Chris Hewitt

Chris Hewitt, BASF Brand Manager for Seed Treatments in Canada, says Teraxxa has a new mode of action to control wire worms in cereal crops. Photo by Andrea Johnson.

RESEARCH TRIANGLE PARK, N.C. – Launch of the BASF brand Teraxxa insecticide seed treatment is expected in 2021 and is an exciting new product line for controlling wireworms in small grain fields.

The insecticide features a new mode of action through the active ingredient, Broflanilide, and is proposed with regulatory agencies in Canada and the U.S. for use as a seed treatment for cereal crops.

The new mode of action is different than that of a neonicotinoid, explained Chris Hewitt, BASF Brand Manager for Seed Treatments in Canada. He spoke recently at an ag media conference held in North Carolina.

“Teraxxa has a unique mode of action that actually impacts the wireworm central nervous system, causing it to overstimulate at which point it will be unable to move or feed and will die,” Hewitt said.

Wireworms are a significant pest for farmer in western Canada, as well as in some fields in Montana. The worms are showing up in North Dakota too.

The wireworm larvae are hard, smooth, slender, wire-like worms varying from 1-2 inches in length when mature. They are a yellowish-white to a coppery color with three pairs of small, thin legs behind the head. The last body segment is forked or notched, according to Extension materials from North Dakota State University.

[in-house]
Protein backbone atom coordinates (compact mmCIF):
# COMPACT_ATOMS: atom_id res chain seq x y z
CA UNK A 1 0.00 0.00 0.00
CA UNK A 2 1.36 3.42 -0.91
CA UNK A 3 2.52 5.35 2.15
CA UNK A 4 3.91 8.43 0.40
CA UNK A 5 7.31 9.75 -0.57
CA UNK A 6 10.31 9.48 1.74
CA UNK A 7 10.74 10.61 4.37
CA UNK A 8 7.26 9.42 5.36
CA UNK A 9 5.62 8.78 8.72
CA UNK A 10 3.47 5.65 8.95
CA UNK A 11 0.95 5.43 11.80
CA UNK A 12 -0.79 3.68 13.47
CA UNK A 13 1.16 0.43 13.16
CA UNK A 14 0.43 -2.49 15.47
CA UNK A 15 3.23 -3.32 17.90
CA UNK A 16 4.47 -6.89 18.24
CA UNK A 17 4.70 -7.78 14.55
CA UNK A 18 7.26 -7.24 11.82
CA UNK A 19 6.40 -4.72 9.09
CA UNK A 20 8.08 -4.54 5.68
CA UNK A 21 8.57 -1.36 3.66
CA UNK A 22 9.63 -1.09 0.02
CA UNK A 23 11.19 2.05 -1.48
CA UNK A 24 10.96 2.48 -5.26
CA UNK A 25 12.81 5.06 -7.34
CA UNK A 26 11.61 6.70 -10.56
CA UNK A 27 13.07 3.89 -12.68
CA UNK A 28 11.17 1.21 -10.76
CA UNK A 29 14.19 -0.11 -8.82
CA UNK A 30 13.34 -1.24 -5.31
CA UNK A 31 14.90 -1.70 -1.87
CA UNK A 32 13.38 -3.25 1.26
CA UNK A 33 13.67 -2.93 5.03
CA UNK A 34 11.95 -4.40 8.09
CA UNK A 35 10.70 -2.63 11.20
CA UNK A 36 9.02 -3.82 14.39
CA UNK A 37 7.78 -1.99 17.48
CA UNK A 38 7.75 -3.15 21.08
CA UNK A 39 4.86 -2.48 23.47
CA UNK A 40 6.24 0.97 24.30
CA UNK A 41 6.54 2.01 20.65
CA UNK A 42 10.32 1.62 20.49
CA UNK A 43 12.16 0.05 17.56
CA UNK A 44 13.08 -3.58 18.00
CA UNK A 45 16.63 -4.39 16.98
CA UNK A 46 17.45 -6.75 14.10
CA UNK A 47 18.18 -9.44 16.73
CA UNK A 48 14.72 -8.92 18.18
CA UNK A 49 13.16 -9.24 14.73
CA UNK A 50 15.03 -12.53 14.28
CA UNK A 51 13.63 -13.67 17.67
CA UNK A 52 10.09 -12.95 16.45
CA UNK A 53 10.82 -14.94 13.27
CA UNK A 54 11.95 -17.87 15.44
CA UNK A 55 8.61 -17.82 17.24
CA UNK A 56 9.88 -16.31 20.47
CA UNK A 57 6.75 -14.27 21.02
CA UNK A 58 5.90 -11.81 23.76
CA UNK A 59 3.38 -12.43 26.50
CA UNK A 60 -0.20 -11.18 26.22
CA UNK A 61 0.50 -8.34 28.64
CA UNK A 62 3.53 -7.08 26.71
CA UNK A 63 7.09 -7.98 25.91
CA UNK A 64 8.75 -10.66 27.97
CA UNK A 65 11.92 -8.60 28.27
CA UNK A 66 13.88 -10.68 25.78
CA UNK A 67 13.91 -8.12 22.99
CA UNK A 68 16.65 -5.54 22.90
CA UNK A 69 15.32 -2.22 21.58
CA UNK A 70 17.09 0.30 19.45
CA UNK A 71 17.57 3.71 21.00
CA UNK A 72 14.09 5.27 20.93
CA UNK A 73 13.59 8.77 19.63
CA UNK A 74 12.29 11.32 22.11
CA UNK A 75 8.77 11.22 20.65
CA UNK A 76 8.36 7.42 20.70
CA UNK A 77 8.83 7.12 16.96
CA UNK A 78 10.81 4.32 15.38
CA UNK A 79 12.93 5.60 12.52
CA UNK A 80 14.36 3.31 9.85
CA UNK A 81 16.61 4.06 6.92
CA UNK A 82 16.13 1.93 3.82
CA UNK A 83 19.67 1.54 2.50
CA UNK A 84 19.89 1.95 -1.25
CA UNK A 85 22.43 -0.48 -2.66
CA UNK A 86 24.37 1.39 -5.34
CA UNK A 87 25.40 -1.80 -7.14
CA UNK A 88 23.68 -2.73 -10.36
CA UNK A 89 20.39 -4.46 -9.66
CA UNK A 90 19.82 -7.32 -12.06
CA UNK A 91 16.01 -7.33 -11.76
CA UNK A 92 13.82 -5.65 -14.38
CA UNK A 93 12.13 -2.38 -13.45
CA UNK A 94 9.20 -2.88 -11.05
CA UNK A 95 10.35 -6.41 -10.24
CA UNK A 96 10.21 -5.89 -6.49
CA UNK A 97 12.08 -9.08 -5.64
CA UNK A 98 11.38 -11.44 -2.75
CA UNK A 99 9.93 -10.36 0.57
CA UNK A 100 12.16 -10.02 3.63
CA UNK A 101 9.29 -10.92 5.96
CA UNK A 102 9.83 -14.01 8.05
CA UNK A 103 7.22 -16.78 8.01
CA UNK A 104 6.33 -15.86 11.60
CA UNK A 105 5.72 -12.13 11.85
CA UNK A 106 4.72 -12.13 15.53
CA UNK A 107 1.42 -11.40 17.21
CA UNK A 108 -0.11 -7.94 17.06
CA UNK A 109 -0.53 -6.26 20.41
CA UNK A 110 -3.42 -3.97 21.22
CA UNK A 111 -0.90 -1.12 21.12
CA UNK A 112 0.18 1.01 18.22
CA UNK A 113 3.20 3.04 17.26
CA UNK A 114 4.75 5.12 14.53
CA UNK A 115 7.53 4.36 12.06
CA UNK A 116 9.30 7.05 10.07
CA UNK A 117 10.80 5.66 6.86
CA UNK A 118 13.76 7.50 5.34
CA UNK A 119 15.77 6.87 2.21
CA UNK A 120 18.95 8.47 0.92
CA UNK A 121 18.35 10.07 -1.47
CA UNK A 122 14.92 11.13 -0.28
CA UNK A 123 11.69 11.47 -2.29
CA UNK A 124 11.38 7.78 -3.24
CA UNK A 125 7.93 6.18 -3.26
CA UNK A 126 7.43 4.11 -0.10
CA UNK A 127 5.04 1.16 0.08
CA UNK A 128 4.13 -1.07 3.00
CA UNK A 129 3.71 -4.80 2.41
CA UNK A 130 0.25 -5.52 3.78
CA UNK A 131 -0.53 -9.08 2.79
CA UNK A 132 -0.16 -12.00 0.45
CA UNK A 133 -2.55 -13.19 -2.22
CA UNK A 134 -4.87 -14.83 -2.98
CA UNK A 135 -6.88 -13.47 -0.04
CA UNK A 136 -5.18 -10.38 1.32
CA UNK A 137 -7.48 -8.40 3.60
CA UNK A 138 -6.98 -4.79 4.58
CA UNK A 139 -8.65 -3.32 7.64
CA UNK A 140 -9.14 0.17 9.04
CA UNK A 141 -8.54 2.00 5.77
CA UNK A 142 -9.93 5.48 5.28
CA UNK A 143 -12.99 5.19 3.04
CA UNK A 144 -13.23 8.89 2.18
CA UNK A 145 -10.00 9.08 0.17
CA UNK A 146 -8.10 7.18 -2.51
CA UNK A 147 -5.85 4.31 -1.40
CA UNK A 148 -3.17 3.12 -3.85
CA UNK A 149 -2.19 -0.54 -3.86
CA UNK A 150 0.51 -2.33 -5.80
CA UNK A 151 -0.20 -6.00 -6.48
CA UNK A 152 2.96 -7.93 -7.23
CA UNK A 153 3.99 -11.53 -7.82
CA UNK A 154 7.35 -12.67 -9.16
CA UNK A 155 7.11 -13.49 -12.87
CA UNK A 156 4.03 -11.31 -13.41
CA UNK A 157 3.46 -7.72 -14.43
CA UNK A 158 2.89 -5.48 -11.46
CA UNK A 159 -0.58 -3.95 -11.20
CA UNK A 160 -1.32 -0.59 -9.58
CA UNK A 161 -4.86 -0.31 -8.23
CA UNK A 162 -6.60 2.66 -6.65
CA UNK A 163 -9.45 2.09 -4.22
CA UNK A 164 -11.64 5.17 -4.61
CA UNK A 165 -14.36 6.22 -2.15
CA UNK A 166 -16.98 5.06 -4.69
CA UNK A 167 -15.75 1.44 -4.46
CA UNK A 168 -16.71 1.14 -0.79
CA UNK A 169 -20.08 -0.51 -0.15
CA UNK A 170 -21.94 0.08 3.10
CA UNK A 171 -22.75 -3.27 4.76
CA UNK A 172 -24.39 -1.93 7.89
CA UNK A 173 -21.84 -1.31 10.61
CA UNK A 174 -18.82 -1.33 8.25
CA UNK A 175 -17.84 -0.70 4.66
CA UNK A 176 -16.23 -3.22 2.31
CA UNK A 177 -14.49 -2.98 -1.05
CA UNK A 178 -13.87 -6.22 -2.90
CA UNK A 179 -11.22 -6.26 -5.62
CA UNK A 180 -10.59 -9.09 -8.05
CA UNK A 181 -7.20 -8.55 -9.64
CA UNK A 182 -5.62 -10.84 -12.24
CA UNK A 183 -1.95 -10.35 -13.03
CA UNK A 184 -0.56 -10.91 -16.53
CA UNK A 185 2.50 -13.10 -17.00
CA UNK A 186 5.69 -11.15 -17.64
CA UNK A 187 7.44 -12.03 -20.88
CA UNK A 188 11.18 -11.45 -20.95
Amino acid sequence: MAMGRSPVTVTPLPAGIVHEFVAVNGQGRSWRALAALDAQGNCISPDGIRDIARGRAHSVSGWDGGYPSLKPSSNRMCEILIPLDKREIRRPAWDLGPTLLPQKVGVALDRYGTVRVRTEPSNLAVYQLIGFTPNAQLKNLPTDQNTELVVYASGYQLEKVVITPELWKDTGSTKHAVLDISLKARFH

One of the reasons the larvae and click beetle adult populations are showing up is the ban on lindane as an insecticide in 2007. Another reason for new outbreaks is cover crops, CRP acres and no-till create soil conditions that allow wireworms to thrive.

Wireworms are the larval stage of click beetles, and in the larval stage, they can live belowground for two to seven years.

Currently, growers are using neonicotinoid systemic insecticides as well as pyrethroids. Planting and growing alfalfa or using long crop rotations reduces wireworm populations too.

Teraxxa is currently being assessed for registration in Canada and the United States.

As a seed treatment, BASF thinks Teraxxa can break the wireworm reproduction cycle and offer a true solution for farmers, said Hewitt. It would not control aphids, so if that was a concern growers would possibly want to add a neonicotinoid product.

BASF cannot discuss pricing until EPA registration is granted.

“We’re demonstrating a pretty good performance benefit relative to market standard seed treatments today and part of our solution is ensuring that we’re offering growers the right value as well,” Hewitt said.